I share my friends’ concern about Forever Wild and I agree with their basic argument, but I do not join them in urging a “No” vote. My political DNA is too deeply imbued with grassroots, democratic activism for me to oppose this opportunity for the people of New York to directly act on the condition of their government. I also recognize that simply convening a constitutional convention does not expose the welfare to the Adirondack Park to unfettered abuse by special interests who would exploit it. No matter the goings on among the delegates to the convention, the people of New York will have the final say in the process, by virtue of their vote on any amendments in November of 2019.
This November’s election may be an off-year, but it’s an important one for New Yorkers. The ballot will include the question of whether to hold a convention to make changes to the New York State Constitution, a chance that comes along once every twenty years.
New York State residents with ties to the Adirondacks should be conflicted: on the one hand, their state constitution is in desperate need of revision — punctuated by a string of corruption convictions against state leaders in recent years. The changes needed to fix this problem aren’t likely to come from lawmakers themselves through constitutional amendment.
But while taking back control of our constitution seems a desirable goal, opening the potential for harm to Article 14, which includes the forever-wild clause protecting the Forest Preserve in the Adirondacks and Catskills, is a proposition scarier to some than politicians lining their pockets with public money. » Continue Reading.
Every two decades, New Yorkers go to the polls to decide whether they want to rewrite the language in their state constitution. Historically, they take a pass on this opportunity — in more than a century, only three constitutional conventions have been called by the voters, the most recent in 1967. And even in that year, the same voters who called for the convention decided they didn’t like the result and rejected the changes proposed by the convention’s delegates.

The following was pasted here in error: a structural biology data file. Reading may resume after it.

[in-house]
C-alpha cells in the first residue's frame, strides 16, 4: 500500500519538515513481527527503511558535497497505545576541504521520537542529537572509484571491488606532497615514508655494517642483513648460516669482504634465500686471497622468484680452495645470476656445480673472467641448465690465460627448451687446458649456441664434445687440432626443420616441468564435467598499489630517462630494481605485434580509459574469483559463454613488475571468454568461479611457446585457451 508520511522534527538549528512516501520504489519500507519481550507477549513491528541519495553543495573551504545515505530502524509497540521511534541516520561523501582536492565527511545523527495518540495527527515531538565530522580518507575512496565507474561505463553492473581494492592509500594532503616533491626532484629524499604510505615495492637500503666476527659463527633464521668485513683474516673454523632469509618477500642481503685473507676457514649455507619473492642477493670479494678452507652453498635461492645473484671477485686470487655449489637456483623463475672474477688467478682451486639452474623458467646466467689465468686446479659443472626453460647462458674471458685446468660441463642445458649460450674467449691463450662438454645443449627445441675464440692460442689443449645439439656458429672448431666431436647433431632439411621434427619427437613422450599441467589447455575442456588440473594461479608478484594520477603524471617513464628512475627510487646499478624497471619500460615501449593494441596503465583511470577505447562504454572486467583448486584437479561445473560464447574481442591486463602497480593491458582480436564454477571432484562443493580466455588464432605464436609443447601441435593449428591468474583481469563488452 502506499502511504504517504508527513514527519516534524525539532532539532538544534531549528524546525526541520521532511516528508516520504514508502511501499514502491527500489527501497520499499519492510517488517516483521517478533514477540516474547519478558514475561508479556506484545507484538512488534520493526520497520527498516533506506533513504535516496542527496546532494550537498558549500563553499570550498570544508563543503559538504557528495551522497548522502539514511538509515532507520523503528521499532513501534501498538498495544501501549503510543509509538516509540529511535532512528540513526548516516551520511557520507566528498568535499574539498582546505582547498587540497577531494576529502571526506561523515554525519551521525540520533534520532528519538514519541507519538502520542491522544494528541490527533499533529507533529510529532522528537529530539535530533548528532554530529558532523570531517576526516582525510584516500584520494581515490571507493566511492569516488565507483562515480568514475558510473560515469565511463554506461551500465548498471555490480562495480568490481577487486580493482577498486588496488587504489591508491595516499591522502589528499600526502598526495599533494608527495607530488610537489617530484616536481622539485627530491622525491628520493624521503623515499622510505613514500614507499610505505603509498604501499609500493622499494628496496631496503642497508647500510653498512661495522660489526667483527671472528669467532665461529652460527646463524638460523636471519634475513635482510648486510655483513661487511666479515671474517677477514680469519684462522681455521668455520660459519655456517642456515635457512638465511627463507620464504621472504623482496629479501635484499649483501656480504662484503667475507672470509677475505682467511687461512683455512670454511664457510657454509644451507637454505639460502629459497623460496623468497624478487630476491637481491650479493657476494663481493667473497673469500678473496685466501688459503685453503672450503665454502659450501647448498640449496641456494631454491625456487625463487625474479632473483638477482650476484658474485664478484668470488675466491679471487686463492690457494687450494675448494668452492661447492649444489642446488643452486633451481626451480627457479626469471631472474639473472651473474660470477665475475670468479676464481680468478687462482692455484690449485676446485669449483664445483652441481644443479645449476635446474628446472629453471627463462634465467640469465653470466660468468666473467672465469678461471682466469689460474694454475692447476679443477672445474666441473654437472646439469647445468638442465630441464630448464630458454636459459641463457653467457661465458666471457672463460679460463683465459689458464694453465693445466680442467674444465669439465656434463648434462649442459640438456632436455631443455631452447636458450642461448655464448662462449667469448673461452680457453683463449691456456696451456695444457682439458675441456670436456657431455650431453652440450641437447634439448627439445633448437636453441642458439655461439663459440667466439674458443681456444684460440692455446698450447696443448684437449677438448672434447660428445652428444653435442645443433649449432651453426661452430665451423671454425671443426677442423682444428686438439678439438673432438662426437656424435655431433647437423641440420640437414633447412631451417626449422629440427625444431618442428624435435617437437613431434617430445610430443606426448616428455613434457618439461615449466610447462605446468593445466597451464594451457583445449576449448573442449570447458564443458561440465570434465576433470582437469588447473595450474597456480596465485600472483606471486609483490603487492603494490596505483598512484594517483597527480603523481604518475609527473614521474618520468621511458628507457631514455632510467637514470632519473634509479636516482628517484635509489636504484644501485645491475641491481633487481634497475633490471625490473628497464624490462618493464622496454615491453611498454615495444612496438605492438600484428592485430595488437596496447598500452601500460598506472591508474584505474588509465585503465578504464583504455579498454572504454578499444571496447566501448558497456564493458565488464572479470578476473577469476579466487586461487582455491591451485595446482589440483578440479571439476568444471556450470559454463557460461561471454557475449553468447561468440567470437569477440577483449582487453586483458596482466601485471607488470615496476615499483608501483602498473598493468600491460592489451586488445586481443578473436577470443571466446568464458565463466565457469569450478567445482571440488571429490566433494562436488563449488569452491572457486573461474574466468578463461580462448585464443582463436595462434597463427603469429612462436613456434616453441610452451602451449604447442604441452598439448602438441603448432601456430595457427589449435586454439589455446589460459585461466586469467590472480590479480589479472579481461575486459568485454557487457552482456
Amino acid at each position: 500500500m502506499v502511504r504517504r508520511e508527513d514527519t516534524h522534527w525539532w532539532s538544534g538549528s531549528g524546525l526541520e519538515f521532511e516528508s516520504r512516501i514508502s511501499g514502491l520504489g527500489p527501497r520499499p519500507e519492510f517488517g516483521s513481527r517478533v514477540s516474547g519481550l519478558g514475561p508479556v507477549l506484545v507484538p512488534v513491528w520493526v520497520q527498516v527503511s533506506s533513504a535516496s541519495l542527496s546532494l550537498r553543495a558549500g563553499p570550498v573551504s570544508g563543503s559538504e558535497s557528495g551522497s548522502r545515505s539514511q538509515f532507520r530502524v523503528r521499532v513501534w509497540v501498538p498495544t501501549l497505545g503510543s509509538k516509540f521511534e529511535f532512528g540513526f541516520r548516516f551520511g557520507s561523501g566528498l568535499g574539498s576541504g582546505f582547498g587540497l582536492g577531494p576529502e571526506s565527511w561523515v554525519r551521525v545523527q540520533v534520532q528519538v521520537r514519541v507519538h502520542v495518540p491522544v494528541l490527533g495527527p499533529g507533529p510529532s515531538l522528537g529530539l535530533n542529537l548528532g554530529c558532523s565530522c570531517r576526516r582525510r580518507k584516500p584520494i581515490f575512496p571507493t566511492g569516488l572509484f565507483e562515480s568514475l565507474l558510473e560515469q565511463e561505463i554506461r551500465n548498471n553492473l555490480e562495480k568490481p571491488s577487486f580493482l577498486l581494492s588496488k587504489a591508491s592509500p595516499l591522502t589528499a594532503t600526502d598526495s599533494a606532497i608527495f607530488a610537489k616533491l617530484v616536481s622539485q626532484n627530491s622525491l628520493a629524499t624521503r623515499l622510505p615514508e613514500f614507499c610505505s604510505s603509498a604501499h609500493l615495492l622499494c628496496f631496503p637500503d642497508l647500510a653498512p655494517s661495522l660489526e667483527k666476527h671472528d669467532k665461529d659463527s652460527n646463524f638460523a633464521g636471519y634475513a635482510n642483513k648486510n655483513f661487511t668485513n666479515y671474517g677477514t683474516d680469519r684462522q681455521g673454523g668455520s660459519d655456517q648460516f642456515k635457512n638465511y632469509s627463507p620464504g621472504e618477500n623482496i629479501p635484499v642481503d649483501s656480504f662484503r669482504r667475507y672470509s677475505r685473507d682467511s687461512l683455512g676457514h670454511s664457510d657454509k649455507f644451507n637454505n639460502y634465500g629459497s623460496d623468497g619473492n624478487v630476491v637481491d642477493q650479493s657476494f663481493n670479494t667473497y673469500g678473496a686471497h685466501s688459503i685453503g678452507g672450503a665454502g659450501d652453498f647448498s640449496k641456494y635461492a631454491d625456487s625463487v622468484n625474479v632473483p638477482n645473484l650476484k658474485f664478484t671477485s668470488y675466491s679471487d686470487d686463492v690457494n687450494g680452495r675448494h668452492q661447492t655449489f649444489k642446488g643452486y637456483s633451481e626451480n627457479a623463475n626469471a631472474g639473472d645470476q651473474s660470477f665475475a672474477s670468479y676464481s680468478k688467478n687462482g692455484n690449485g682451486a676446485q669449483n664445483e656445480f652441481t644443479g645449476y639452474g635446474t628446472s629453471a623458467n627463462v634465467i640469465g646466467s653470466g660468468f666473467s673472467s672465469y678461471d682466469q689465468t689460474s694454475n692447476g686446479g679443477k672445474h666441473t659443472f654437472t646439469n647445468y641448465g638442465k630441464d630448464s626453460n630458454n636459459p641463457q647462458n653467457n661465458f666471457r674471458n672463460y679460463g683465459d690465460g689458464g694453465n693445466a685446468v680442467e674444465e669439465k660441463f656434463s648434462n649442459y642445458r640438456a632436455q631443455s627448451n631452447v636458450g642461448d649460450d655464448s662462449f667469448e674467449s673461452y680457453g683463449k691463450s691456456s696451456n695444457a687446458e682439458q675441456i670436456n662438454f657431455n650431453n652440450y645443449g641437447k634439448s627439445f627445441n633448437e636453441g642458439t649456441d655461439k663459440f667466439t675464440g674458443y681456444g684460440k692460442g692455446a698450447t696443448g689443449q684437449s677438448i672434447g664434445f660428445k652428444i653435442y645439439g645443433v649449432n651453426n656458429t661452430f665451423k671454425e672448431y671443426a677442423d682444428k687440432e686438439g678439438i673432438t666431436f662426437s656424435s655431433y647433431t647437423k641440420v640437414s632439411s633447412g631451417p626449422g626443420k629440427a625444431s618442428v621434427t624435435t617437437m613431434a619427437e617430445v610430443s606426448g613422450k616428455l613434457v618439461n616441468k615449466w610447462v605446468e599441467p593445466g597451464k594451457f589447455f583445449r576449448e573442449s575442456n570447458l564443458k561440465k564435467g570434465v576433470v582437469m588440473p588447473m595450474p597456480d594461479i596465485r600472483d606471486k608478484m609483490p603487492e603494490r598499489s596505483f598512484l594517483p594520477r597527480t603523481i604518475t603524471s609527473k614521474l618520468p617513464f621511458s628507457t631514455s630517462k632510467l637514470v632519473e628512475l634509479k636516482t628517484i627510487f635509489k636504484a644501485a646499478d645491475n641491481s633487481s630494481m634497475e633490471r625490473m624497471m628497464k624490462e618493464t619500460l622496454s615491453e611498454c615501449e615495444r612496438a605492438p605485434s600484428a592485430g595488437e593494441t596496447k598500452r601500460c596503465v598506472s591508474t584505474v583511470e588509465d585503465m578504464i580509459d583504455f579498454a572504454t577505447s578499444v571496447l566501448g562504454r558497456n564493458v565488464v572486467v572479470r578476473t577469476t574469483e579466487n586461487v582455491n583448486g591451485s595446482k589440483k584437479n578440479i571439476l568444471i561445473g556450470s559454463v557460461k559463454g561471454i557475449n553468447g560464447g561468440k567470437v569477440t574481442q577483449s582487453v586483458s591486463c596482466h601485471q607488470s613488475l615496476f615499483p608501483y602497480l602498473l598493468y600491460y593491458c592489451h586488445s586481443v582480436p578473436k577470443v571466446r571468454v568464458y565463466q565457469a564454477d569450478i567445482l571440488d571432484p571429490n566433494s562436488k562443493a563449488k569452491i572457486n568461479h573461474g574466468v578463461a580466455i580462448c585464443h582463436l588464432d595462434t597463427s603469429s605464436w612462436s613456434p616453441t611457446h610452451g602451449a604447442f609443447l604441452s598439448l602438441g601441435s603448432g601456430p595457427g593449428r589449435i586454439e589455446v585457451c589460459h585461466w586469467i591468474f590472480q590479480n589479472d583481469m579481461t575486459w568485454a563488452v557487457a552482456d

But if last year’s presidential elections and the rise of a self-styled populist to power were reflective of anything, it was that much of the electorate is irritated with business as usual and might be willing to take chances in the name of draining the swamp. » Continue Reading.
The 2017 New York State Legislative session ended on June 21st as both houses adjourned and left Albany. It remains unclear at this time if the two houses will return to complete unfinished business. The two houses were deadlocked over issues of “Mayoral Control” of New York City schools and extensions for local taxation districts across the state. Both of these issues are important for New York City and state residents and may require further action.
There was unfinished business for the Adirondacks as well. The two houses were close to reaching an agreement in the last hours of the session on enabling legislation for the proposed “Health and Safety Land Accounts” amendment to Article XIV, Section 1, the “forever wild” provision of the State Constitution. This amendment would provide access to 250 acres of Forest Preserve lands for maintenance of local highways in the Adirondacks bordered by Forest Preserve, and lands for municipal water wells, as well as authorize burial and colocation of utility lines and bike paths in state and local highway corridors. The “enabling legislation” sets in law the process for the implementation and administration of the amendment. » Continue Reading.
As this year’s legislative session winds down, more public attention is focused on November’s vote whether or not convene a state constitutional convention in Albany.
As Article XIV – the “forever wild” clause – is of particular relevance to both the Adirondack and Catskill Park regions, I offer the following resolution approved by Adirondack Wild: Friends of the Forest Preserve this spring. » Continue Reading.
One project hyped in Governor Andrew Cuomo’s budget announcements early in 2017 was a zip line that would run in three stages from near the summit at Whiteface Mountain, near where the gondola brings passengers, to the base of the mountain. This was proposed as a way for Whiteface to rival zip lines at other ski areas in the northeast U.S. that were trying to expand summer tourism and resort operations.